That strategy is not the party’s official strategy though there are some promising signs of elements of it being adopted at different levels in the party. Yet it’s not that uptake has been hindered by a rival strategy, rather that it is there is no clear strategy set out across the party, with widespread buy-in and all the different parts of the party working together to implement it.
Even in good times such a unified approach to a strategy would be wise. Given the severity of the party’s plunge from grace it is now essential. So essential that even adopting an inferior strategy would be better than no strategy, just muddling from event to event, meeting to meeting and headline to headline.
For the party to be able to adopt and implement a strategy successfully, the party’s governance review has to deliver the goods, because at the moment there is no sensible way of the party adopting an overall strategy and then coordinating its implementation across the party. (Some may think that is the role of the Federal Executive. But consider that a coordinated strategy includes having policy development fit with it – and think how things would play out if the FE were to adopt a strategy and then attempt to order the Federal Policy Committee to change its policy making plans to fit with it. That would not be a happy and productive turn of events.)
100,000 members: in or out?
2016 is the year in which the party needs to decide if it is serious about Tim Farron’s ambition set out in the leadership election campaign for a party membership of 100,000.
It’s an ambitious target and to be reached would require all parts of the party to be cooperating fully and enthusiastically. Yet so far we’ve seen some of those close to Tim back away from 100,000 to talk about a ‘much larger’ membership and the – thankfully averted – plan to axe to the party’s most successful membership growth scheme.
The party needs either to serious embrace the target or drop it. I’m in the former camp, but the worst outcome would be to stick with the headline without willing the means to achieve it.
End the Augustine approach to improving diversity
Debates in the Liberal Democrats about how to improve the party’s diversity often resemble Augustine’s prayer, “Lord make me chaste, but not yet”, for the most popular argument over diversity is frequently, ‘let’s take radical action, but not yet’.
That final day of radical action never quite appears, and in the meantime not only is the Parliamentary Party in the Commons now uniformly straight white men and diversity at local government level is poor and has been pretty much stalled for decades. Meanwhile, diversity amongst party officers is similarly out of kilter with not only modern society but even ancient society for women have never been as small a proportion of society as they are amongst Lib Dem local party officers.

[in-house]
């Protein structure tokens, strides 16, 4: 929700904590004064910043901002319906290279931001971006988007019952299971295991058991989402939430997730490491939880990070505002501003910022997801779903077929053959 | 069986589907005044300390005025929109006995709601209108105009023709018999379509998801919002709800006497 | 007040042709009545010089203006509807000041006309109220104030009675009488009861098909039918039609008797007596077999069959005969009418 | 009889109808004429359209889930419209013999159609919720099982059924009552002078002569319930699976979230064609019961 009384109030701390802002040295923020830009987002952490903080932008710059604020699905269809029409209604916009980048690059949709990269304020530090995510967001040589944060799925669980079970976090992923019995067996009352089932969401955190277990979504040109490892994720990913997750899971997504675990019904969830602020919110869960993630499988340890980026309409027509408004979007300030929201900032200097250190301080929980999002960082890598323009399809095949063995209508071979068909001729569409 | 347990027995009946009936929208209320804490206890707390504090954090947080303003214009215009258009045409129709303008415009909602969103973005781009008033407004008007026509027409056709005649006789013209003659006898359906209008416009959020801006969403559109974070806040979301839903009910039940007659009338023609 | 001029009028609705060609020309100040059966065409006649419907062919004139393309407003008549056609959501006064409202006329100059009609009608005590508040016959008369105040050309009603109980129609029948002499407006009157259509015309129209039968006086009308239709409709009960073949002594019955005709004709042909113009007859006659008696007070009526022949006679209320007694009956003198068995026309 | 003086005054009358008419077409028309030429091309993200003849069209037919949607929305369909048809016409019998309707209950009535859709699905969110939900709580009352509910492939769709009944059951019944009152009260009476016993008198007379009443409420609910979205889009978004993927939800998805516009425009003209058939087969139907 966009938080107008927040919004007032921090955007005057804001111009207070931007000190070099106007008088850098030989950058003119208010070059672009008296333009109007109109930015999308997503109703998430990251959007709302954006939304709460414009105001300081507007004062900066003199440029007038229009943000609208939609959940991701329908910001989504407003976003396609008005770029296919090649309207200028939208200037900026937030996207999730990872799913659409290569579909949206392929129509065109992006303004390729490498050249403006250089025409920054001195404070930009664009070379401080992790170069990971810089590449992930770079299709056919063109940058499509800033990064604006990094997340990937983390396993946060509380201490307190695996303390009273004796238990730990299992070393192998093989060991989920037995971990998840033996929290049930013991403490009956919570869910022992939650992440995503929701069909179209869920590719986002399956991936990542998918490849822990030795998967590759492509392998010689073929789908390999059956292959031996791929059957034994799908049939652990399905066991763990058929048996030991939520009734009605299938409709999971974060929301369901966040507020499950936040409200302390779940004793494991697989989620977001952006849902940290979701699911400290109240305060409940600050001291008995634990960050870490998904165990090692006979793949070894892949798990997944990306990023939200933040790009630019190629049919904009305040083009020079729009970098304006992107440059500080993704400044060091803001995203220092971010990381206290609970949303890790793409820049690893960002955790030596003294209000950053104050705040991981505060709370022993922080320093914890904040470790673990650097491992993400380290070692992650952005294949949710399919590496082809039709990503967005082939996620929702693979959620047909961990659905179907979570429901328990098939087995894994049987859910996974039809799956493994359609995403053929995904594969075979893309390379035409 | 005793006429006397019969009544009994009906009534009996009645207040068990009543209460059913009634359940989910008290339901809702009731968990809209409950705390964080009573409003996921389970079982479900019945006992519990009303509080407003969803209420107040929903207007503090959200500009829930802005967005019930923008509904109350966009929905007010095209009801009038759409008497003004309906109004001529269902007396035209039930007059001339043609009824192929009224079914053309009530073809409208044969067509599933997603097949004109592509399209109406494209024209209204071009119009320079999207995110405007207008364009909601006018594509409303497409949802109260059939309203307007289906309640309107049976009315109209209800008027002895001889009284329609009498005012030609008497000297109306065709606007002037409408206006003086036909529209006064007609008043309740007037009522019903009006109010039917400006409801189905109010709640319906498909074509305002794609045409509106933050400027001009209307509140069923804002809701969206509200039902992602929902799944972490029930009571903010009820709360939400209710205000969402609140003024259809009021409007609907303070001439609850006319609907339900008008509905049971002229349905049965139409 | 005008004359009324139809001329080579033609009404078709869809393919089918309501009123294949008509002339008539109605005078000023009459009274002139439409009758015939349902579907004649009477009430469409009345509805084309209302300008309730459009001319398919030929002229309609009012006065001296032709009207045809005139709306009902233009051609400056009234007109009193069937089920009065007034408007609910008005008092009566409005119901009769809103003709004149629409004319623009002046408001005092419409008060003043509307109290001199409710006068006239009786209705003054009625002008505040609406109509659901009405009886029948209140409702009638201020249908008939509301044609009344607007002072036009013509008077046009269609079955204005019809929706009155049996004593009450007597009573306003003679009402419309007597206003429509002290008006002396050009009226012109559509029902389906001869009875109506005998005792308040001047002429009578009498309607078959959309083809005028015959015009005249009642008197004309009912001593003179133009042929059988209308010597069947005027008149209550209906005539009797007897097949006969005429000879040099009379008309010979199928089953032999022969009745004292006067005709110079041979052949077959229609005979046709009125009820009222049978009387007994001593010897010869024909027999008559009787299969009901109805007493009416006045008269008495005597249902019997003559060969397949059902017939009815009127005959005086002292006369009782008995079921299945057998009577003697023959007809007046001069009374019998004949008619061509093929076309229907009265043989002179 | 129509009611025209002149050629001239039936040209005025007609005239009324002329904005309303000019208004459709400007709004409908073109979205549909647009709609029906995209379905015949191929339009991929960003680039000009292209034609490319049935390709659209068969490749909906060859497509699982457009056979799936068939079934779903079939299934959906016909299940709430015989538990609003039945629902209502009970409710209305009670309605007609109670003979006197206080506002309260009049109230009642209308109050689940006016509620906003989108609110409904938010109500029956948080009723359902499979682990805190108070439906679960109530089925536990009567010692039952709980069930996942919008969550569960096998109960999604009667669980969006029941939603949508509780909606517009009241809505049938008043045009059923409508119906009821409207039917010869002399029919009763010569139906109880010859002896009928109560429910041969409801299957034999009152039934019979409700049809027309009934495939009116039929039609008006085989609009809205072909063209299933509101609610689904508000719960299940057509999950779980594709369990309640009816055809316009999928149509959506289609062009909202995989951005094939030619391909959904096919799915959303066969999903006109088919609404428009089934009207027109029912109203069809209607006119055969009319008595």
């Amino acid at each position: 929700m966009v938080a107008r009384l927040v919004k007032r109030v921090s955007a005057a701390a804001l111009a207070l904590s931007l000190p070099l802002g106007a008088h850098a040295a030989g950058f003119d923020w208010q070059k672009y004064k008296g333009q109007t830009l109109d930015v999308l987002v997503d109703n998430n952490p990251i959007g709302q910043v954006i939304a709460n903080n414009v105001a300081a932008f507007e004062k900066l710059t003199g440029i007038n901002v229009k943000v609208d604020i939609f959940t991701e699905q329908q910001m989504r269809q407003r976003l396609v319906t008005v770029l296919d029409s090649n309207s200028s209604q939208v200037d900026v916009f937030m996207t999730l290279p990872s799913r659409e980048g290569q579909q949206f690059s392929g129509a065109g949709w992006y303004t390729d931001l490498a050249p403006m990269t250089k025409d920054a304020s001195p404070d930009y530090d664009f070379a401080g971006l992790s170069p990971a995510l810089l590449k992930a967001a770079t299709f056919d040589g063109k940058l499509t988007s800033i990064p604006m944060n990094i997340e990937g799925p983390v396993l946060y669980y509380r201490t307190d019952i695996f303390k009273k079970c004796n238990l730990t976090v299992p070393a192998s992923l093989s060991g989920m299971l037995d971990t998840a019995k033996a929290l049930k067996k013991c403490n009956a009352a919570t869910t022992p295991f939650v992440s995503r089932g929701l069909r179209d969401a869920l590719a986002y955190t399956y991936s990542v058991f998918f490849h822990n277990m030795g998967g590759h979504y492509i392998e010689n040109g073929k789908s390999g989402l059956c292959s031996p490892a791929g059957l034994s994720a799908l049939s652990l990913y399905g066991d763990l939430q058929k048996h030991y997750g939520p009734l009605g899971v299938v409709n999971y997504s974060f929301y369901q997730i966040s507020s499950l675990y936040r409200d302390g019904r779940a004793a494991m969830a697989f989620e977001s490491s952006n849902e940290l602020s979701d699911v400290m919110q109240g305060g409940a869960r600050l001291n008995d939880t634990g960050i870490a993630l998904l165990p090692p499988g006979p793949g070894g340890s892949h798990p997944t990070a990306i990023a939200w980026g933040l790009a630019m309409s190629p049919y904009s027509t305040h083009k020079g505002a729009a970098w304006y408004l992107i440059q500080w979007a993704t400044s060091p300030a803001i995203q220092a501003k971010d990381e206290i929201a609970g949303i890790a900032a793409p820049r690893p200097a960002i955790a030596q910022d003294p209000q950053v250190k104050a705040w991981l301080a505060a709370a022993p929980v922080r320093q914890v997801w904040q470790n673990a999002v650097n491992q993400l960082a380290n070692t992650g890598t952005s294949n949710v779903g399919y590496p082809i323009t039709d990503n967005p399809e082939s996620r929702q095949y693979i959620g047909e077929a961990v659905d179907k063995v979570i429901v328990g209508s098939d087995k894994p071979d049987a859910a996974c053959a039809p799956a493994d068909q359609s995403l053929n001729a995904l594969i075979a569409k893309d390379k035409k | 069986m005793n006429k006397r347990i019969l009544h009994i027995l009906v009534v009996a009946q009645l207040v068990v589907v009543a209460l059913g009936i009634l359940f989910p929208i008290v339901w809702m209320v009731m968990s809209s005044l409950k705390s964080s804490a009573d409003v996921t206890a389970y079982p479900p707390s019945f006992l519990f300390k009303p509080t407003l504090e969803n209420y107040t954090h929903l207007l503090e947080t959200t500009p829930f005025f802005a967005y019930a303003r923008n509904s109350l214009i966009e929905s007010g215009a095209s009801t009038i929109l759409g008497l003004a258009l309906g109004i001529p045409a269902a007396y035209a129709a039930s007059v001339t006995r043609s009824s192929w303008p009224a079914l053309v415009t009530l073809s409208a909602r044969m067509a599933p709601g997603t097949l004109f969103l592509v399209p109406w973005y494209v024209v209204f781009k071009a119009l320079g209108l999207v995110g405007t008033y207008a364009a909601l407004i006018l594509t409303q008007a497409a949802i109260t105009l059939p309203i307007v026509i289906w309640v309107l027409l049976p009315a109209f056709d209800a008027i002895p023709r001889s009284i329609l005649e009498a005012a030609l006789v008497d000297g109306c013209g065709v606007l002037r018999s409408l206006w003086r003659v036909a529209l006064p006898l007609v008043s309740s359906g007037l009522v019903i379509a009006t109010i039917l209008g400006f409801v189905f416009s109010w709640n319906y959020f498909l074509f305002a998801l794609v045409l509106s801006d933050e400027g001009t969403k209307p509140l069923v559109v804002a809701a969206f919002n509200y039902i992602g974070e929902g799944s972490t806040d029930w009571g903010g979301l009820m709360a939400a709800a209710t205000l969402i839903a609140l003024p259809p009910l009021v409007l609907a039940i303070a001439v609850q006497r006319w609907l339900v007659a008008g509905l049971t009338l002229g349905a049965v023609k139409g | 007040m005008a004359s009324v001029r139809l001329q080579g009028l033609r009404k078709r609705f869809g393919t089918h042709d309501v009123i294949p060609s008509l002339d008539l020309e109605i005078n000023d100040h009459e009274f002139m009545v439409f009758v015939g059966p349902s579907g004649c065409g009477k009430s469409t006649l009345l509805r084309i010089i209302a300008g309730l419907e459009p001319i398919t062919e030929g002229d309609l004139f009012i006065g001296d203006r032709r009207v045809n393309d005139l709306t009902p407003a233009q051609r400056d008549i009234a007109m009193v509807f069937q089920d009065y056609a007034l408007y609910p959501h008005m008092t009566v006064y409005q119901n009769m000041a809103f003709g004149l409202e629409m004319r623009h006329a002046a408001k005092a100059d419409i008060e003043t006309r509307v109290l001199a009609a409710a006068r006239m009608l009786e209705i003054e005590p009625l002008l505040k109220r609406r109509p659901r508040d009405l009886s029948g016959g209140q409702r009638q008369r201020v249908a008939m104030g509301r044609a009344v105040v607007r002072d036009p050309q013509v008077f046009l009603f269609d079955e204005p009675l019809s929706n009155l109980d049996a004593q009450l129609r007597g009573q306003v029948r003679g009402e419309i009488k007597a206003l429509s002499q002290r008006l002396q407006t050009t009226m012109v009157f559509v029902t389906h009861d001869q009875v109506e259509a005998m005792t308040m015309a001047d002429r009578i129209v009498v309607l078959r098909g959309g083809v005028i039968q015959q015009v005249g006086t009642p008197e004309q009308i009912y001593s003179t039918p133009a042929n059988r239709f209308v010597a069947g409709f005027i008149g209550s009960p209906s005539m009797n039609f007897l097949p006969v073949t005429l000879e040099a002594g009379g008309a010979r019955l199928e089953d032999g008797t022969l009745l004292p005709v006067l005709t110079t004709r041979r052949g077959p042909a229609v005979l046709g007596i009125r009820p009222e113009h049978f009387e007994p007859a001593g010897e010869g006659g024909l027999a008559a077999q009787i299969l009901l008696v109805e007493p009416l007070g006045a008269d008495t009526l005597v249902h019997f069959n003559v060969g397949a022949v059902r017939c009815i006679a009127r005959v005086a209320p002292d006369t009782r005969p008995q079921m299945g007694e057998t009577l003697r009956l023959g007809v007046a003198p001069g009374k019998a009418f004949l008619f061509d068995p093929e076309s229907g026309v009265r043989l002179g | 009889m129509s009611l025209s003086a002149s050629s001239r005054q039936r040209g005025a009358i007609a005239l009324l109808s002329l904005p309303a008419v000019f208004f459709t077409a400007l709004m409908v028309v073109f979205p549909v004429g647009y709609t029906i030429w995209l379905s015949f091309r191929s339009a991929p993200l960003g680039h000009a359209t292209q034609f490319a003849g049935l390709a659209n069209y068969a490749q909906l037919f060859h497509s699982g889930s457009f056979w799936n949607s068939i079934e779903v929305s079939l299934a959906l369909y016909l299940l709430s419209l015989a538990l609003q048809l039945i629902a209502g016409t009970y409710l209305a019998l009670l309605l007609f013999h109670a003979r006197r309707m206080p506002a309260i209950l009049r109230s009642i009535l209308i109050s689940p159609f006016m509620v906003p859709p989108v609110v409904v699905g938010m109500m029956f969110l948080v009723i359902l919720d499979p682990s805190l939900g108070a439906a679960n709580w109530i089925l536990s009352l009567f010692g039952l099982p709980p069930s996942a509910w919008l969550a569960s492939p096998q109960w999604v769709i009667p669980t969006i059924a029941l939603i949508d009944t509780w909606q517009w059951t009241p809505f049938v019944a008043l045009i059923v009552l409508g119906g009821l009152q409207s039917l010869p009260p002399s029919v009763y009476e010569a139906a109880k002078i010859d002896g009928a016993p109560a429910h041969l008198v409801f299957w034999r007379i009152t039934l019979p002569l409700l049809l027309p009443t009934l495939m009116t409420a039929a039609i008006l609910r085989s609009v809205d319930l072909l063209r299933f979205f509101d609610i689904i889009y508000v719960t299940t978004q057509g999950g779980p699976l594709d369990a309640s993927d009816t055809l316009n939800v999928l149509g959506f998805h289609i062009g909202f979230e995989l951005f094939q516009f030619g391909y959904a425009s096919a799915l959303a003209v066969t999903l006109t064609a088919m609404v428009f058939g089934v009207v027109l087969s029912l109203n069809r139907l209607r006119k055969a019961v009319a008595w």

Yet the party’s membership is nearly balanced male-female and on other measures of diversity it is also much better than those figures for elected officials and party posts. Tim Farron set out radical plans for improving the party’s diversity during the leadership contest. So far, however, there has been little to show for the plans. Some of the plans certainly do have a long gestation period, so that isn’t a reason for criticism yet. It will be however if the situation is not much changed by the end of 2016.
Get the party HQ restructure right
The reputation of Liberal Democrat HQ in Great George Street has taken quite a battering in the last few years, and reactions to the major HQ restructure have been uneasy at best by many of those in the voluntary side of the party who have been involved in the details.
As with most staff restructures, when people’s own jobs are directly involved, attention naturally gravitates to the details of job descriptions and reporting lines which in practice end up not meaning that much when people’s attention returns to day to day work. So as the new structure beds down in 2016 what will matter most is making it work in practice, regardless of the theoretical details sweated over in 2015.
For me the biggest question is whether the ‘digital first’ strategy can really work without a digital member of the senior management team.
The intention to move the party to a more fulsome embrace of digital is right, but when political parties, pressure groups and companies have tried to embrace digital it has only worked successfully when there is a senior figure leading that cultural change. Without a senior digital figure in the new structure the risks of failure for the Lib Dems are high, especially as getting the balance right will be hard given that some of the keenest supporters of ‘digital first’ seem to have gone rather overboard in forgetting how elections are won with a mix of digital and non-digital.